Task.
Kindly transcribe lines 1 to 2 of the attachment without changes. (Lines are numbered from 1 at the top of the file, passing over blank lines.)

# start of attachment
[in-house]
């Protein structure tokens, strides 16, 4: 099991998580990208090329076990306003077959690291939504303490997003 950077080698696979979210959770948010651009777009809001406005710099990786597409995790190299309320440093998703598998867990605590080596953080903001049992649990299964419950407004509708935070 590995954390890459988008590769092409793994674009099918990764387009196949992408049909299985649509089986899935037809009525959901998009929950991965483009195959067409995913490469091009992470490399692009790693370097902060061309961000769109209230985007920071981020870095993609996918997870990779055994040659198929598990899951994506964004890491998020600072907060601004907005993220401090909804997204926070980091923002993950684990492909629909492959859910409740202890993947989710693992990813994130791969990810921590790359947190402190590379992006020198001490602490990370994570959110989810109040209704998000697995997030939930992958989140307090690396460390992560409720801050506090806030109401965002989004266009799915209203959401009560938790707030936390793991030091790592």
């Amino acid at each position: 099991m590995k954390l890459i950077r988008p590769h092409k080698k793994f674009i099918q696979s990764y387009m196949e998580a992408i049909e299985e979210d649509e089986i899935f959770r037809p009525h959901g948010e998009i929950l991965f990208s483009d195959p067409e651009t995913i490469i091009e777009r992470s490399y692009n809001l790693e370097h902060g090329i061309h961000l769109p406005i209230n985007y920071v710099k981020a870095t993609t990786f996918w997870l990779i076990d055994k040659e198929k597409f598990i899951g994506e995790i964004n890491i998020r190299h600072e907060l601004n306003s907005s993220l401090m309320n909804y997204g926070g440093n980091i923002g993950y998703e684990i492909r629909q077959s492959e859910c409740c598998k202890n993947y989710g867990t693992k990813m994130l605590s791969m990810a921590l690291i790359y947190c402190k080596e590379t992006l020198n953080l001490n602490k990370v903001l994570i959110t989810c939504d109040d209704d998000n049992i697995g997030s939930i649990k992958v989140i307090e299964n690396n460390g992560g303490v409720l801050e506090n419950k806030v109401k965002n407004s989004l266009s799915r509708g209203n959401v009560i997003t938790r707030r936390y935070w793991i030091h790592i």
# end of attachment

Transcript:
[in-house]
């Protein structure tokens, strides 16, 4: 099991998580990208090329076990306003077959690291939504303490997003 950077080698696979979210959770948010651009777009809001406005710099990786597409995790190299309320440093998703598998867990605590080596953080903001049992649990299964419950407004509708935070 590995954390890459988008590769092409793994674009099918990764387009196949992408049909299985649509089986899935037809009525959901998009929950991965483009195959067409995913490469091009992470490399692009790693370097902060061309961000769109209230985007920071981020870095993609996918997870990779055994040659198929598990899951994506964004890491998020600072907060601004907005993220401090909804997204926070980091923002993950684990492909629909492959859910409740202890993947989710693992990813994130791969990810921590790359947190402190590379992006020198001490602490990370994570959110989810109040209704998000697995997030939930992958989140307090690396460390992560409720801050506090806030109401965002989004266009799915209203959401009560938790707030936390793991030091790592």